Watch the next big neutrino experiment come together
||A video on the construction of the NOvA experiment highlights some of the many steps needed to build the largest neutrino experiment in the United States. Photo: Reidar Hahn|
Coordinating the construction of an international particle physics experiment is never an easy task.
This is indeed the case for NOvA, a US-based physics experiment that studies a beam of hard-to-catch particles sent an unprecedented 500 miles through the Earth toward a 14,000-ton particle detector. Building the experiment has required harmonizing the efforts of several dozen laboratories, universities and companies from the United States, Brazil, the Czech Republic, Greece, India, Japan, Russia and the United Kingdom.
"It sinks in," says John Perko, a construction technician at the NOvA facility in Ash River, Minnesota, in a new video about the process of building the NOvA detector. "It makes you feel that the whole world's watching."
The scientists on the NOvA collaboration have come together to study neutrinos, particles that are abundant in nature but that physicists still don't quite understand. They are mysteriously lightweight, leading physicists to wonder if something other than the Higgs boson gives them their masses. Neutrinos come in three types, and they morph from one to another. Scientists think they might hold clues to what caused the imbalance between matter and antimatter in our universe.
To study these elusive particles, scientists on the NOvA collaboration designed a set of two detectors — a 300-ton one located near the source of the neutrino beam and a 14,000-ton one located in Ash River, Minnesota.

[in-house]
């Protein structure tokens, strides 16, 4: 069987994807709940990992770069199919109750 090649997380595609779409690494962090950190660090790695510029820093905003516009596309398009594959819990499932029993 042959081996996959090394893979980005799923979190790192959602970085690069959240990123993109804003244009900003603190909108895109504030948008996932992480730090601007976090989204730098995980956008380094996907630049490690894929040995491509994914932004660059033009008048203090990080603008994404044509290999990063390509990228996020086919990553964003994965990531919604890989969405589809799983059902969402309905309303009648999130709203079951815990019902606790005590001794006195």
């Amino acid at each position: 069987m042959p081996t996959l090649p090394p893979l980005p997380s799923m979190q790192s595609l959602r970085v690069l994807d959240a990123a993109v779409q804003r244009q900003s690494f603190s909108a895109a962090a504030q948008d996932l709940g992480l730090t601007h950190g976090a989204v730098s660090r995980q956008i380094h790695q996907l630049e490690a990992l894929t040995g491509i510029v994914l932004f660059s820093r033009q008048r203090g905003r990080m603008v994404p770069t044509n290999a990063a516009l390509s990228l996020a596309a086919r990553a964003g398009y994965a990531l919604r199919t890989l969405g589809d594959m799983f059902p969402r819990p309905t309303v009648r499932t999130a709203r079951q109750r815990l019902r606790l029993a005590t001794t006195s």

Fermilab recently posted a video highlighting some of the many steps required to build these detectors, from extruding 50-foot-long plastic tubes at a company in Manitowoc, Wisconsin, to assembling them into modules at a facility staffed by students at the University of Minnesota, to putting together the world's largest free-standing plastic structure.
"I'm familiar with all the neutrino projects that are going on, and getting to actually be a part of one of those projects is pretty exciting," University of Minnesota physics student Nicole Olsen says in the video.
Workers are scheduled to finish building the detectors this spring, and they plan to finish outfitting them with electronics in the summer. They have already begun to take data with portions of the experiment, and their capabilities will only improve as they get closer to completing construction.
View the video